But last summer, the drivers said they were told by FERMCO supervisors that no drivers would be assigned to Plant 1 on the weekends to remove leaky drums. The reason they were given? The company wanted to save money by not having to pay them overtime for the weekend work, the drivers said.

The 12 drivers whose identities and employment at Fernald were verified by The Enquirer, asked for anonymity, citing fear of losing their jobs or retaliation by FERMCO officials because they spoke out.

The men also said they would be willing to discuss the safety problem and their concerns with investigators for the U.S. General Accounting Office. The GAO was called in Feb. 12 by U.S. Rep. Rob Portman, R-Cincinnati, and other congressional leaders to probe reports of financial wrongdoing, safety problems and lax Energy Department oversight at Fernald, located 18 miles northwest of Cincinnati.

Gene Branham, vice president and official spokesman of the Fernald Atomic Trades & Labor Council, which represents more than 650 workers at Fernald, including the drivers, said:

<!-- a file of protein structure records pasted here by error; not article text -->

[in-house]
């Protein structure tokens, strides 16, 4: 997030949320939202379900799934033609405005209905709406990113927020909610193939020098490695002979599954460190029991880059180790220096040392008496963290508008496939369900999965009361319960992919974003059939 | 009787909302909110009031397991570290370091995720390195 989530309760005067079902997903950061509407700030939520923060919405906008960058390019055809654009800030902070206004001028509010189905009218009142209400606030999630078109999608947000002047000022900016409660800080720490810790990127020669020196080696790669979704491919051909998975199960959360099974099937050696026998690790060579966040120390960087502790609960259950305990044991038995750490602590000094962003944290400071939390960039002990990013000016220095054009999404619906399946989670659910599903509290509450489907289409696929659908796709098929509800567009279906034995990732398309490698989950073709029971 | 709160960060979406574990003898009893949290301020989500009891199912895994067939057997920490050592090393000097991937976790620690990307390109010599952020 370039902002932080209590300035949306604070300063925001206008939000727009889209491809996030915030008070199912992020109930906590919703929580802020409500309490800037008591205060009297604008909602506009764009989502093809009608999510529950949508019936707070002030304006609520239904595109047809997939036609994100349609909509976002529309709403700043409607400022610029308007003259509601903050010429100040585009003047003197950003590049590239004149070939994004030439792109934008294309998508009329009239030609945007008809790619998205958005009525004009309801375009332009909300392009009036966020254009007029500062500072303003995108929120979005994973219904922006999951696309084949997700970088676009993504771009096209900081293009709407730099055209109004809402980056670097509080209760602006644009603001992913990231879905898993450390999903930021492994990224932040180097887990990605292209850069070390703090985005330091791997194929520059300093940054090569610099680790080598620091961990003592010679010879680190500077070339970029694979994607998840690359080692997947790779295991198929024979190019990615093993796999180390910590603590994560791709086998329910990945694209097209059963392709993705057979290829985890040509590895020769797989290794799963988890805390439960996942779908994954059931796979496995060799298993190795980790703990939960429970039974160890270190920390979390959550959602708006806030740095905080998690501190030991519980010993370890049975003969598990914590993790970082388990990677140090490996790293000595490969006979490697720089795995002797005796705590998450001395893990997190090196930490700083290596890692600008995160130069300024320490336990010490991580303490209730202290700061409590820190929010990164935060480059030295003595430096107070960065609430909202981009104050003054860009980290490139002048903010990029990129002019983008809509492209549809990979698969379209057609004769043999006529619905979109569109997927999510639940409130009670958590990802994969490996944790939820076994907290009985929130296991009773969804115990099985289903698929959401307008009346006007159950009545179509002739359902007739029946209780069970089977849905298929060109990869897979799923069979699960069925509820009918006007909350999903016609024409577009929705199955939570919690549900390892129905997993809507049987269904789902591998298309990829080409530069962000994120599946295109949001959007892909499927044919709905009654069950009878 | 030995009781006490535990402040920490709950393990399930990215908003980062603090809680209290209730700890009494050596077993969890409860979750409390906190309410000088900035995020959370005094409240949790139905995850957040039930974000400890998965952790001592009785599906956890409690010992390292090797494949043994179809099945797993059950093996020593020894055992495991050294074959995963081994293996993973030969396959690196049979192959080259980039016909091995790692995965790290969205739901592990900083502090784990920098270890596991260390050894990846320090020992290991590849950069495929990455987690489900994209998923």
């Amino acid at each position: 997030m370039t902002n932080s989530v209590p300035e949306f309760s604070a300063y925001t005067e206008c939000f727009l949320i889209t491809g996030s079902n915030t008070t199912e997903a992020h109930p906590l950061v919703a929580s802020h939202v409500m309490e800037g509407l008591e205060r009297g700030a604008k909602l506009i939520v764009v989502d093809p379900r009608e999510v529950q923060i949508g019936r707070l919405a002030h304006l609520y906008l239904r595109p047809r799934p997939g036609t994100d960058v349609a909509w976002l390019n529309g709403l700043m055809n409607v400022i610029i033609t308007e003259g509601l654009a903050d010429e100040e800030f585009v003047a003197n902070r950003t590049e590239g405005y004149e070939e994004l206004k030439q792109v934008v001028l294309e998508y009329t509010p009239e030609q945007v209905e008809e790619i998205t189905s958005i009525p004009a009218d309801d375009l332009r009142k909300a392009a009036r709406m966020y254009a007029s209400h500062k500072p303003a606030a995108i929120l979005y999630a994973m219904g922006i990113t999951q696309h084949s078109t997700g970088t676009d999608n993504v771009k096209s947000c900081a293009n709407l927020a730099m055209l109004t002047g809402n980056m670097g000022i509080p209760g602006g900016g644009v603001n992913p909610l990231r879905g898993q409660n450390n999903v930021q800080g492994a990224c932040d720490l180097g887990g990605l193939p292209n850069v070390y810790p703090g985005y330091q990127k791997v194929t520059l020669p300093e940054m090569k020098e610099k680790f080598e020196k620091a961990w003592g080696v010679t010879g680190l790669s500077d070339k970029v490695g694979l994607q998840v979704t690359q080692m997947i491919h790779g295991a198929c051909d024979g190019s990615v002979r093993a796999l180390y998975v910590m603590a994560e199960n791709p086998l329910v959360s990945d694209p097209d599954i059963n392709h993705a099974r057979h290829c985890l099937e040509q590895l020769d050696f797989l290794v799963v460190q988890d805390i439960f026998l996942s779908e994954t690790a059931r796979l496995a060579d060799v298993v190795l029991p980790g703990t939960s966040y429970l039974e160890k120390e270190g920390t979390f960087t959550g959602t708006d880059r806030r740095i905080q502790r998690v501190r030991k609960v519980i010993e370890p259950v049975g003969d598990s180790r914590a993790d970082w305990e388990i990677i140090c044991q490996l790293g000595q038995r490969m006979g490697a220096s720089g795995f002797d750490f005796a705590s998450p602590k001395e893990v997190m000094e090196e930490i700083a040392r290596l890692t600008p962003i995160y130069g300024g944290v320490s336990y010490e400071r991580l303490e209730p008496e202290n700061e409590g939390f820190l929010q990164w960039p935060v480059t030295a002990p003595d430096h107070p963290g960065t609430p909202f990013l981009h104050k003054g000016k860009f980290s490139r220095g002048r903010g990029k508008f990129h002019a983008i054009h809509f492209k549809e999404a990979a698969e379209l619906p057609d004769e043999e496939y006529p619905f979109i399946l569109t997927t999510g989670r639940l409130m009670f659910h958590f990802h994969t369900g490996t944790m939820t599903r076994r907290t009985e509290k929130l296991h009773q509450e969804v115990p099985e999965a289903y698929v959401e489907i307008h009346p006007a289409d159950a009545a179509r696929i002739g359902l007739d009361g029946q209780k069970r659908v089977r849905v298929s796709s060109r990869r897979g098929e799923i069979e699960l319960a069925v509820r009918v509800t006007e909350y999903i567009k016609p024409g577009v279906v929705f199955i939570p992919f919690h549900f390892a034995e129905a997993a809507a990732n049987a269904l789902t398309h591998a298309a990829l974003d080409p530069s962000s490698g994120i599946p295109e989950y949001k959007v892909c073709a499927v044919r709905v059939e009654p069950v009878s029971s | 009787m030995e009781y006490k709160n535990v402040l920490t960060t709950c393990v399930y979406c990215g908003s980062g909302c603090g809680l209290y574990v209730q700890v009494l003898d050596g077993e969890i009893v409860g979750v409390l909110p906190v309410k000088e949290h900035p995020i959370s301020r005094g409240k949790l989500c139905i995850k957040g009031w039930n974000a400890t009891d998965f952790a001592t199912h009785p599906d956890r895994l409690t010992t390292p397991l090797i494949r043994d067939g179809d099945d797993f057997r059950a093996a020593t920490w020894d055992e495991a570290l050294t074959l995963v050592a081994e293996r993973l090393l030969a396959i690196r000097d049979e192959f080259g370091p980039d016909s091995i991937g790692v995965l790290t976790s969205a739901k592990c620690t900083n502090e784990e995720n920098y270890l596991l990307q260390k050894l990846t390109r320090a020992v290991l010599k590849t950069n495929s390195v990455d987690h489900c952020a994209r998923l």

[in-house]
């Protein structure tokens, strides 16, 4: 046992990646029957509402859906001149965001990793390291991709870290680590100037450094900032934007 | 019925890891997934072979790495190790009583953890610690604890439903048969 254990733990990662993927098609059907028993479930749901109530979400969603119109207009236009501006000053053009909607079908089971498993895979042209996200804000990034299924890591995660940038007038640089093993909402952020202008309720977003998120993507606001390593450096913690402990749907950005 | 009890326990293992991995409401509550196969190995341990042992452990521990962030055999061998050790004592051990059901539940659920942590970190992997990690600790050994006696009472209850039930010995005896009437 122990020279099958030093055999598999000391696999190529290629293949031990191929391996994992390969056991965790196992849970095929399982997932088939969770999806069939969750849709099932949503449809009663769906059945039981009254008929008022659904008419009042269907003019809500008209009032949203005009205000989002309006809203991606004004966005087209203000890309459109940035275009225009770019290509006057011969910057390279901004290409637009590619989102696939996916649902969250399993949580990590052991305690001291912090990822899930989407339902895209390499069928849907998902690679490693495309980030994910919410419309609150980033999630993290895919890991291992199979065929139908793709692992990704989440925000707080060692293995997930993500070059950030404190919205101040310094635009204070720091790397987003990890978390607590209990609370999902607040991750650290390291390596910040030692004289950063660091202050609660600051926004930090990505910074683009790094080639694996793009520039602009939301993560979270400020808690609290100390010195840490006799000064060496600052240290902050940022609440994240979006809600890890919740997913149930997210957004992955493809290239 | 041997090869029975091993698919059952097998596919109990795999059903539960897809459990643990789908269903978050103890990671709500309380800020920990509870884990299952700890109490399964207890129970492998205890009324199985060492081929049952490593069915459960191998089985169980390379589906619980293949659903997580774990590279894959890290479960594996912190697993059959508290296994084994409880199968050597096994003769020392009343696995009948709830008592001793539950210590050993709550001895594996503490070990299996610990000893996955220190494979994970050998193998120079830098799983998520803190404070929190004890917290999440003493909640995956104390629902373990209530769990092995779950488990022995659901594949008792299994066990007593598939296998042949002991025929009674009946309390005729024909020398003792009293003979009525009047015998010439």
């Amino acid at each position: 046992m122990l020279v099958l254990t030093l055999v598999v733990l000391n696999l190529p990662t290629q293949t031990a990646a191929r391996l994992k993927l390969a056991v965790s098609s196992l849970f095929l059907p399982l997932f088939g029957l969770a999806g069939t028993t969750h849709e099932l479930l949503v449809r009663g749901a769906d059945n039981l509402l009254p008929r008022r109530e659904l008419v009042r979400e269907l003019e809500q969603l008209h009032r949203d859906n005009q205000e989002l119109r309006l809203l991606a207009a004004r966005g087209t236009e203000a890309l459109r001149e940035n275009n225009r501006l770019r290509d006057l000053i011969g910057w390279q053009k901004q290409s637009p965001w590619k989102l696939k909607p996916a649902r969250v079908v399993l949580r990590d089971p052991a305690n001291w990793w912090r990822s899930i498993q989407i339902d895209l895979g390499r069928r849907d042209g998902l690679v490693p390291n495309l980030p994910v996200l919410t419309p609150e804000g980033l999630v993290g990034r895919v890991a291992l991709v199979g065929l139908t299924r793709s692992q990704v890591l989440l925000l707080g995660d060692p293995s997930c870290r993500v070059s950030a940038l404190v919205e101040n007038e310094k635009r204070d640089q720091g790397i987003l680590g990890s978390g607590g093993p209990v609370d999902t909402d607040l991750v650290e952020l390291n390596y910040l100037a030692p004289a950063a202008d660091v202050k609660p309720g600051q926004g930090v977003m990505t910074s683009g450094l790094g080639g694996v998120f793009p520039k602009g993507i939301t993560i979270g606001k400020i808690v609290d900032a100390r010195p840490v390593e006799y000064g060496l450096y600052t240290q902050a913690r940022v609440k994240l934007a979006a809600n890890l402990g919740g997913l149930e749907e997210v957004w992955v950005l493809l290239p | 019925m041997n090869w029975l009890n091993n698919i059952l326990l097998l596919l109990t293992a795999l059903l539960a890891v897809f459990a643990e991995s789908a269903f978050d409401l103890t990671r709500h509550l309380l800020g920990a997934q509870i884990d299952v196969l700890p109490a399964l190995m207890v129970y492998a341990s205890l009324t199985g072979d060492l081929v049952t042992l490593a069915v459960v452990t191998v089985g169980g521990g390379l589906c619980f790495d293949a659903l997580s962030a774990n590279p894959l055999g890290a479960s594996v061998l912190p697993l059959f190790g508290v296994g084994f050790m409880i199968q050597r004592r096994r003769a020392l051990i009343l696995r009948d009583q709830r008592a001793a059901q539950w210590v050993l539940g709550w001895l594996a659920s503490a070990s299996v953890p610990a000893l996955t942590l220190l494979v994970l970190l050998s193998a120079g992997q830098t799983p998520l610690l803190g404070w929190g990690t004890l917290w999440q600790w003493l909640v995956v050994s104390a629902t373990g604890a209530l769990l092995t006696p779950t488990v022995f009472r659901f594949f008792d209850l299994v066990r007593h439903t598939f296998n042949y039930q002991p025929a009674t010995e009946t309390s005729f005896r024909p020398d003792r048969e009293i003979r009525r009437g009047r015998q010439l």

''I can confirm that the union has repeatedly received complaints from our workers about the leaky drums and the fact that the company (FERMCO) often leaves them leaking through the weekend. Our drivers are then forced to move them when they come in on Monday. It most definitely is a serious safety problem. But FERMCO doesn't want to spend the money to have those guys (drivers) on hand to immediately take care of the problems. FERMCO just doesn't care. The Energy Department tells us its a FERMCO decision.''

Verbal complaints issued

Mr. Branham said union officials have talked to FERMCO and Energy Department officials about the leaky drum problem numerous times, ''but they just don't seem to care. They ignore the problem.'' No formal, written complaints have been made, he added, ''because the system for notifying them (FERMCO and the Energy Department) of problems as they occur has always been verbal. Maybe that should change.''